Book review: Manoshi, a collection of Bengali short stories
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“Manoshi” is a collection of twelve Bengali short stories written by Shila Majumder. Fiction is always a mirror of our society and our times. And, these stories are no different.
Each story speaks about some aspect of Bengali life, of the Bengali society. The stories have been written with utter tenderness and empathy.
The characters are people scattered around us, they can be our friends, our relatives, and the situations they go through are regular events in our society.
Yet, when we read these stories, we might just be able to see these characters and these situations in a new light.
The author has done a tremendous job of finding stories that are as old as time itself and presenting them in a raw and visceral style, while keeping the sweetness of emotions intact.
One of the best stories in this collection has to be “Aloi Fera”.
It is quite common in rural Bengal to find women who are said to be possessed by goddesses. People gather to worship such women who become goddesses in their own rights.
But what is the reality behind such possessed women?
In this story, we meet a young girl, who loves going to school and playing with her friends. One day, she starts having fainting spells and the superstitions of the people around her turn her into a possessed goddess overnight.
The little girl is stuck in a rut that she abhors.
She is sick, physically and emotionally, and yet her guardians are so enamoured by superstitions that they make no efforts to understand their daughter’s plight.
It is a beautiful story that talks about one of the most unfounded religious practices prevalent in backward rural areas till today.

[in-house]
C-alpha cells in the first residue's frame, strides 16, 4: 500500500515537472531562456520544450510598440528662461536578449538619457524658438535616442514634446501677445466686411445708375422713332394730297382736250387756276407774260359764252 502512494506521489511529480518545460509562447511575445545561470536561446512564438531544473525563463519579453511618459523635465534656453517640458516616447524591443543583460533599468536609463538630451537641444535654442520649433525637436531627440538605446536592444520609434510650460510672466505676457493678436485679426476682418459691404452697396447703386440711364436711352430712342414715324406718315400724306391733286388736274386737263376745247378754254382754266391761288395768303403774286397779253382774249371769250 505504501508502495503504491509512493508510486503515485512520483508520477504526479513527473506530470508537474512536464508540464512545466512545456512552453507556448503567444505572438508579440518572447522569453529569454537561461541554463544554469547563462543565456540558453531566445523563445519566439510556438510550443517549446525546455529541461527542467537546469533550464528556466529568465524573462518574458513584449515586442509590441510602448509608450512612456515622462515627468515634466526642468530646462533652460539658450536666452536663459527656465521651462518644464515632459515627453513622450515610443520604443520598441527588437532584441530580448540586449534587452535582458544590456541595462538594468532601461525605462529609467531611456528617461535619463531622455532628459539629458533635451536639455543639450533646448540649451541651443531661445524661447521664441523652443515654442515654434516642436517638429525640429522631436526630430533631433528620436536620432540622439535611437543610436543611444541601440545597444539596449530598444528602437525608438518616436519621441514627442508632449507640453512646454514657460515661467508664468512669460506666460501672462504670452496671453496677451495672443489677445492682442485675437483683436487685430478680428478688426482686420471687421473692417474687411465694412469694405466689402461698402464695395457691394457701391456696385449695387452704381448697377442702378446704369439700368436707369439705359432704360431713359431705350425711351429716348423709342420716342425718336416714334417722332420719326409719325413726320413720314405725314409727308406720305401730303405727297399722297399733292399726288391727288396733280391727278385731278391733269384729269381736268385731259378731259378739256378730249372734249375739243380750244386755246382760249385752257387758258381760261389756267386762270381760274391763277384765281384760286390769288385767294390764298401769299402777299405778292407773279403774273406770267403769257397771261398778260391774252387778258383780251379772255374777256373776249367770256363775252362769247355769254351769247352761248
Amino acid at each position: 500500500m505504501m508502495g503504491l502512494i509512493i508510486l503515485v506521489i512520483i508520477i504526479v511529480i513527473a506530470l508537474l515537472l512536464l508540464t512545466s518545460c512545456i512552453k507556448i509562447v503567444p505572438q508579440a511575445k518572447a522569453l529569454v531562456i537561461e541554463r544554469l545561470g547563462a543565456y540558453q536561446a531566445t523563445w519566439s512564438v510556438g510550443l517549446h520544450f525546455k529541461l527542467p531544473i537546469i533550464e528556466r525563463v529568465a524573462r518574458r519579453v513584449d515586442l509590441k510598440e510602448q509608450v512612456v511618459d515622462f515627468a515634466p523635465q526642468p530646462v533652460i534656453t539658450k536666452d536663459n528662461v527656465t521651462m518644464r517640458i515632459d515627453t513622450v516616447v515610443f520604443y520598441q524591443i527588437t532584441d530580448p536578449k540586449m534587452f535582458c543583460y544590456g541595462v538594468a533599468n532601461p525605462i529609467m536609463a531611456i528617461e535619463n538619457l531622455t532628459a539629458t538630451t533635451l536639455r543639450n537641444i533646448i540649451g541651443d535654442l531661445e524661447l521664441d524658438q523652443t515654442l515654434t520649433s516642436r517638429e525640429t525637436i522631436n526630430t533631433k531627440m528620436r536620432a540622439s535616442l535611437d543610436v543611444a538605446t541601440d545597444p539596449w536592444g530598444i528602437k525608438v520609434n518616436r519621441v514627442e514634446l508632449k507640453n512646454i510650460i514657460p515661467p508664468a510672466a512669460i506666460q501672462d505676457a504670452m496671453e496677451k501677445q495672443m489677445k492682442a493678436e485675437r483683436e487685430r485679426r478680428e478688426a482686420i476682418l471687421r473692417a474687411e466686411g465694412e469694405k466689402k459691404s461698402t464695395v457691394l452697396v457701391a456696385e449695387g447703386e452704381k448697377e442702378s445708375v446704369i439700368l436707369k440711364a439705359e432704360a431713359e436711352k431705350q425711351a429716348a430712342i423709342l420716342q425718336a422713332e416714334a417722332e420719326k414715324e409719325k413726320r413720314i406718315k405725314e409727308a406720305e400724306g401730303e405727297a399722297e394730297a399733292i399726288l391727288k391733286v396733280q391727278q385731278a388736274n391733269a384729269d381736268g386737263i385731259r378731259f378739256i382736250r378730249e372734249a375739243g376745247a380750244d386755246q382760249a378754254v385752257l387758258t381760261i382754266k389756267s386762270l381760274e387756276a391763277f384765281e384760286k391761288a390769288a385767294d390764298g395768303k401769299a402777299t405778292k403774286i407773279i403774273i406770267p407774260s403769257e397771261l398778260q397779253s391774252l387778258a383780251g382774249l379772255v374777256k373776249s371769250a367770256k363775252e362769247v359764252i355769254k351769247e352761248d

Readers will be forced to feel the little girl’s pain at her confinement in her own home and they will rejoice at the choice she makes in the end.
Another beautiful story in the book is “Roilo Lekha”.
As we journey through life, we make friends at every turn. Some remain through life and some we lose in the tides of time.
This story is about two families who become inseparable once they become neighbours. Love, respect, care, affection, friendship—the two families share everything with each other.
But every good thing in life comes in a limited edition pack.
A sudden, unexpected job transfer rocks their lives, and yet life has to go on.
A job has to be found, above and beyond human relationships.
The story might not talk about some unique concept, or something witty, but the way the story has been written and the way the relationships have been shown are just so touching that readers will go back to their own stories of separations—for every human being on this earth has such a story hidden deep inside their heart.
As a reader, I will take the liberty of making a comparison here. Shila Majumder has written stories that are comparable with those penned by noted litterateur Ashapurna Devi.
I think there’s nothing more I can say about this talented woman. I’d just end by urging the readers to pick up this book and encourage Majumder on her literary journey.
(Reviewed by Priya Das)